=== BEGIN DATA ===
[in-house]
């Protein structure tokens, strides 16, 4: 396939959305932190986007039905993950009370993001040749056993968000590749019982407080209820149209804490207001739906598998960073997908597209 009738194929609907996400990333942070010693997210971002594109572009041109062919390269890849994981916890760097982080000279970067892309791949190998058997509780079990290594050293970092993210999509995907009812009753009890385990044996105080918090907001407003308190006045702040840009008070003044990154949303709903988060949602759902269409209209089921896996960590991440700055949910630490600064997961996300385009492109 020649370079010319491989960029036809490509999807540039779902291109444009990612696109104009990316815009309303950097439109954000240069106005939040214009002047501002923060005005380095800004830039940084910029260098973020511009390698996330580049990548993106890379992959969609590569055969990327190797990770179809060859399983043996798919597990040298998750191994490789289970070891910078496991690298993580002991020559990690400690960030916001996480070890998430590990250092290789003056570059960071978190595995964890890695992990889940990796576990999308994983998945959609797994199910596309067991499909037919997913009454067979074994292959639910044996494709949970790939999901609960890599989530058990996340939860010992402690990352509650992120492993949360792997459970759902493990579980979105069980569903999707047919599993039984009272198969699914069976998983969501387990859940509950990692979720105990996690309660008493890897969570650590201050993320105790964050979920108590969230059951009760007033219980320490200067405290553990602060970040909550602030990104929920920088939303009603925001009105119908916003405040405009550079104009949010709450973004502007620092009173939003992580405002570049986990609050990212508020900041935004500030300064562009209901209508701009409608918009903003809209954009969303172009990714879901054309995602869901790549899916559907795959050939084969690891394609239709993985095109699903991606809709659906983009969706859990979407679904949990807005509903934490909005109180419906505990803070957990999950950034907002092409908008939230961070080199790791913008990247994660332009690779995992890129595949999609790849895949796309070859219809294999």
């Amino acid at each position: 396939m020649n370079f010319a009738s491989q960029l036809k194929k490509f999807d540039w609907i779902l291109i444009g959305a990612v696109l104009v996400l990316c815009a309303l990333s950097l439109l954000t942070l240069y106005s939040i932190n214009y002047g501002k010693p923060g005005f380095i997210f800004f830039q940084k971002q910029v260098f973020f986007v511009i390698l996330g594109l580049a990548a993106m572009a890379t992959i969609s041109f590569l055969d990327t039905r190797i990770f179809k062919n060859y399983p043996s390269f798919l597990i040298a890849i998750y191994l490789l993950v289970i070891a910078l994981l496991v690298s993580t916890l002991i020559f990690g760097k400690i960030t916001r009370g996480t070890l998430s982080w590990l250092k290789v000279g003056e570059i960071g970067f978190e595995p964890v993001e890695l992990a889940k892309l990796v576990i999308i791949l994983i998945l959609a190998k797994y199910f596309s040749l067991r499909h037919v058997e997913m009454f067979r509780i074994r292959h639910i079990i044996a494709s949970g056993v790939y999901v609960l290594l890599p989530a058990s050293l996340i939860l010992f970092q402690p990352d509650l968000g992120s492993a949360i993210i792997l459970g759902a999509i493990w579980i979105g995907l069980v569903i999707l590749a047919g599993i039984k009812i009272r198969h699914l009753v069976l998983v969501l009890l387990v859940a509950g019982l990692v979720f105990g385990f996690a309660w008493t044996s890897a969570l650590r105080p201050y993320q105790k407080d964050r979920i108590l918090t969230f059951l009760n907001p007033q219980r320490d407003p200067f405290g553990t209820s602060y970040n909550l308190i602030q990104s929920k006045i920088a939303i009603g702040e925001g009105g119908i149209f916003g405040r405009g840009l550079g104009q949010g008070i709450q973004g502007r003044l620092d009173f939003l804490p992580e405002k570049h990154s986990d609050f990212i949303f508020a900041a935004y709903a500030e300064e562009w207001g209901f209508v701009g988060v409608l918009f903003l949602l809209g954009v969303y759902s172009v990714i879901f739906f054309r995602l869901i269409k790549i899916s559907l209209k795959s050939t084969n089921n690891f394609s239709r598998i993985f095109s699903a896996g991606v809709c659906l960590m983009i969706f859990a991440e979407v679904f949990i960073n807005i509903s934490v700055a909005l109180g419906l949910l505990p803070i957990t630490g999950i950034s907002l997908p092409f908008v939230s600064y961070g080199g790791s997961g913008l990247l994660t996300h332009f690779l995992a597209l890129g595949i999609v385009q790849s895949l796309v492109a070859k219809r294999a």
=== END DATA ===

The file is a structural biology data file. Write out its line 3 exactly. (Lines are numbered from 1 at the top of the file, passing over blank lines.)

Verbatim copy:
């Amino acid at each position: 396939m020649n370079f010319a009738s491989q960029l036809k194929k490509f999807d540039w609907i779902l291109i444009g959305a990612v696109l104009v996400l990316c815009a309303l990333s950097l439109l954000t942070l240069y106005s939040i932190n214009y002047g501002k010693p923060g005005f380095i997210f800004f830039q940084k971002q910029v260098f973020f986007v511009i390698l996330g594109l580049a990548a993106m572009a890379t992959i969609s041109f590569l055969d990327t039905r190797i990770f179809k062919n060859y399983p043996s390269f798919l597990i040298a890849i998750y191994l490789l993950v289970i070891a910078l994981l496991v690298s993580t916890l002991i020559f990690g760097k400690i960030t916001r009370g996480t070890l998430s982080w590990l250092k290789v000279g003056e570059i960071g970067f978190e595995p964890v993001e890695l992990a889940k892309l990796v576990i999308i791949l994983i998945l959609a190998k797994y199910f596309s040749l067991r499909h037919v058997e997913m009454f067979r509780i074994r292959h639910i079990i044996a494709s949970g056993v790939y999901v609960l290594l890599p989530a058990s050293l996340i939860l010992f970092q402690p990352d509650l968000g992120s492993a949360i993210i792997l459970g759902a999509i493990w579980i979105g995907l069980v569903i999707l590749a047919g599993i039984k009812i009272r198969h699914l009753v069976l998983v969501l009890l387990v859940a509950g019982l990692v979720f105990g385990f996690a309660w008493t044996s890897a969570l650590r105080p201050y993320q105790k407080d964050r979920i108590l918090t969230f059951l009760n907001p007033q219980r320490d407003p200067f405290g553990t209820s602060y970040n909550l308190i602030q990104s929920k006045i920088a939303i009603g702040e925001g009105g119908i149209f916003g405040r405009g840009l550079g104009q949010g008070i709450q973004g502007r003044l620092d009173f939003l804490p992580e405002k570049h990154s986990d609050f990212i949303f508020a900041a935004y709903a500030e300064e562009w207001g209901f209508v701009g988060v409608l918009f903003l949602l809209g954009v969303y759902s172009v990714i879901f739906f054309r995602l869901i269409k790549i899916s559907l209209k795959s050939t084969n089921n690891f394609s239709r598998i993985f095109s699903a896996g991606v809709c659906l960590m983009i969706f859990a991440e979407v679904f949990i960073n807005i509903s934490v700055a909005l109180g419906l949910l505990p803070i957990t630490g999950i950034s907002l997908p092409f908008v939230s600064y961070g080199g790791s997961g913008l990247l994660t996300h332009f690779l995992a597209l890129g595949i999609v385009q790849s895949l796309v492109a070859k219809r294999a």